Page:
Book review: Double Agent Victoire

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15 February 2019
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Following on from last month’s cover feature on the SOE, here’s a tale of Mathilde Carré and her involvement with the French Resistances, British Intelligence and German Abwehr.

Author: DAVID TREMAIN

Reviewed by: Duncan Evans

 

Buy your copy here.

 

Following on from last month’s cover feature on the SOE, here’s a tale of Mathilde Carré and her involvement with the French Resistances, British Intelligence and German Abwehr. This was a woman who played all sides and was only really faithful to herself. She was initially employed by the Interallié network which was run by the Polish Secret Service in France. However, in November 1941 she was arrested by the Abwehr and became one of their main double agents. She was quite happy to betray colleagues and act as a honey trap for the Gestapo but her motivations for doing so were quite complex, as the author labours to explain.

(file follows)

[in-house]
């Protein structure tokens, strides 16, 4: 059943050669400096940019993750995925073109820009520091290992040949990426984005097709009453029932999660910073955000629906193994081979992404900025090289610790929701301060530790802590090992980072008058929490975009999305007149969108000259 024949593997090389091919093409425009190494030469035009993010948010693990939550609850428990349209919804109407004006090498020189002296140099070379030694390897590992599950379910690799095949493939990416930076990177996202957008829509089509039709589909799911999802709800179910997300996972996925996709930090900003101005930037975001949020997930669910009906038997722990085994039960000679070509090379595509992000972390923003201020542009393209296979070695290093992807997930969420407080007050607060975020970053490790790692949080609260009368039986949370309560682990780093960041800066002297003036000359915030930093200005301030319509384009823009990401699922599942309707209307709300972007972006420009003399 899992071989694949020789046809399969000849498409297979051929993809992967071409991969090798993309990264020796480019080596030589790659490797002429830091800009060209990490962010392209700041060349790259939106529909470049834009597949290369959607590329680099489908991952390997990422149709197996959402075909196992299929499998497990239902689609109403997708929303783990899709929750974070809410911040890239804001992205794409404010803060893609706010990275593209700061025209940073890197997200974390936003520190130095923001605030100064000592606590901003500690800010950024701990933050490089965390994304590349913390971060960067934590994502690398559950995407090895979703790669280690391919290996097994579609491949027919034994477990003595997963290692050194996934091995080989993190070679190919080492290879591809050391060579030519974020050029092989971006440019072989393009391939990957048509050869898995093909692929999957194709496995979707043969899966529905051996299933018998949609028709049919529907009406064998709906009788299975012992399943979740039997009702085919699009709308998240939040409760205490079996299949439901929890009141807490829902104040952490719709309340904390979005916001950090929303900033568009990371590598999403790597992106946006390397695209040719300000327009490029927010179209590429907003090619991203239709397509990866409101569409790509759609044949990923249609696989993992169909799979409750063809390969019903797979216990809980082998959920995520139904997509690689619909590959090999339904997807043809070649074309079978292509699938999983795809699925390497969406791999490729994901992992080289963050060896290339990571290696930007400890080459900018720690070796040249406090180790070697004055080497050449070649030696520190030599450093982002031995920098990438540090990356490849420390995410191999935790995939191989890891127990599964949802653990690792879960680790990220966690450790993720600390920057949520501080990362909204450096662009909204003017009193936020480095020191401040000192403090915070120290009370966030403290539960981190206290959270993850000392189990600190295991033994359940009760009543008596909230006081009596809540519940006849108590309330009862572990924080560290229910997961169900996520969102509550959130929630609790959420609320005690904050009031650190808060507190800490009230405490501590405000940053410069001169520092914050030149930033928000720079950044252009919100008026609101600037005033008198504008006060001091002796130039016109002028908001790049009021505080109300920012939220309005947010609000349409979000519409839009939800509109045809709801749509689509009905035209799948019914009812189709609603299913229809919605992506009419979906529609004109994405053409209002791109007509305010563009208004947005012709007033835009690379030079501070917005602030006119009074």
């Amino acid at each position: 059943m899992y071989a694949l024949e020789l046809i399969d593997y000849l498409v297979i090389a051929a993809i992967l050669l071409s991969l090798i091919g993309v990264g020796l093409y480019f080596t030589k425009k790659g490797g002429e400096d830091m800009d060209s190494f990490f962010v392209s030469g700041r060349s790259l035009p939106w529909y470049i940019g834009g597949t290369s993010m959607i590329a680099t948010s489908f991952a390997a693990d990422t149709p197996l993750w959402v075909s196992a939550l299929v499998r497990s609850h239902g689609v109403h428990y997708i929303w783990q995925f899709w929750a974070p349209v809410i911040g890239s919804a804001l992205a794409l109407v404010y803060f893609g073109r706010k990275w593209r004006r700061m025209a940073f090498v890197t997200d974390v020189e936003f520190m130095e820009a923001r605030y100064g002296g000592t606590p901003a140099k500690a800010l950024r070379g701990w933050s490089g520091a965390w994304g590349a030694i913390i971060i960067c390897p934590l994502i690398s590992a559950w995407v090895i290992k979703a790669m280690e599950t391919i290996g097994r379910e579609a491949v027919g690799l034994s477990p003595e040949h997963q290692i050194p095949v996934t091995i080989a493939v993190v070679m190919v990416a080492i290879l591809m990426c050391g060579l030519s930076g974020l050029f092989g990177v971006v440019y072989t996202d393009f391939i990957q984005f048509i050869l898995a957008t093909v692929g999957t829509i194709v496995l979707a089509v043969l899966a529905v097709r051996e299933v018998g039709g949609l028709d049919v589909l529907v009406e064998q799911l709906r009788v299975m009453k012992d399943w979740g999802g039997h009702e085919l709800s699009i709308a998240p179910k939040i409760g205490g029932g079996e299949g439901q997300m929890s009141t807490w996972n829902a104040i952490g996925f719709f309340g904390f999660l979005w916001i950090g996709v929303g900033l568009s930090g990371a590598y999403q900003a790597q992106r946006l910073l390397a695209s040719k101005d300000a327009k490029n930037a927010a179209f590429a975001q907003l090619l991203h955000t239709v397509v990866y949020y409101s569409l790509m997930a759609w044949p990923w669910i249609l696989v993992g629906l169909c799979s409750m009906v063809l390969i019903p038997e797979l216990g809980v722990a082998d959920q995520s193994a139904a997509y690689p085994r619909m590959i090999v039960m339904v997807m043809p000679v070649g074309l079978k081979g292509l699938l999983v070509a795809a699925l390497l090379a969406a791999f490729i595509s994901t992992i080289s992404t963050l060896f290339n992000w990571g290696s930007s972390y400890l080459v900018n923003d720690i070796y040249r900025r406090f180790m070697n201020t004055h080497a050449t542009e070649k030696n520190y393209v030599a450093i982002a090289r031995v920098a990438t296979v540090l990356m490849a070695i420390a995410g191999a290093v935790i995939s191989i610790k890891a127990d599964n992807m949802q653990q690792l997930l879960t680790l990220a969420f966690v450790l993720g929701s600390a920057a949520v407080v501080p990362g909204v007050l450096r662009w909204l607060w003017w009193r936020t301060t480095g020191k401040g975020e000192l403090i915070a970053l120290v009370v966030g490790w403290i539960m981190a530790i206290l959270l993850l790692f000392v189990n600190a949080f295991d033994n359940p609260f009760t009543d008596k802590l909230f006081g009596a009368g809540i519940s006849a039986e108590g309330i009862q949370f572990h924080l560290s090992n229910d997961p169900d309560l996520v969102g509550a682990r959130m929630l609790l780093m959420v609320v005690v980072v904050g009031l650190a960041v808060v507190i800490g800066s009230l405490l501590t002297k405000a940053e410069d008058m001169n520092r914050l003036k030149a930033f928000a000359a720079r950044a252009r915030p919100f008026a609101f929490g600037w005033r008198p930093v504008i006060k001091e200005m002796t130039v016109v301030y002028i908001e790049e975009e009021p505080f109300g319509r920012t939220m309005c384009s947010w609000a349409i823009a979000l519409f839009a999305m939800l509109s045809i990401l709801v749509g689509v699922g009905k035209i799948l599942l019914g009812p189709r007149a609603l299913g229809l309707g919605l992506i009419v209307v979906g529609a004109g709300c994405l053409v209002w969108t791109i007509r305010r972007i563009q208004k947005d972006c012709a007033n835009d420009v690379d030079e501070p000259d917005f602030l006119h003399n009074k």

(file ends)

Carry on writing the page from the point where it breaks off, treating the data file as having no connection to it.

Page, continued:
It’s somewhat inevitable that with four years of occupation, France would be a hotbed of intrigue with competing ideologies working to rid themselves of the Germans but also to win influence for themselves. Tremain does a good job of picking through the very tangled web of intrigue, sidestepping away from the subject to explain more about some of the people she was dealing with and, often, subsequently betraying. It’s dense reading at times, but for fans of espionage and dangerous women, it’s a fascinating look behind the largely romanticised notions of WWII secret agents.

 

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Buy your copy here.

• The History Press

• 492 pages • Hardback • £25

 

As reviewed in The Armourer February 2019

 

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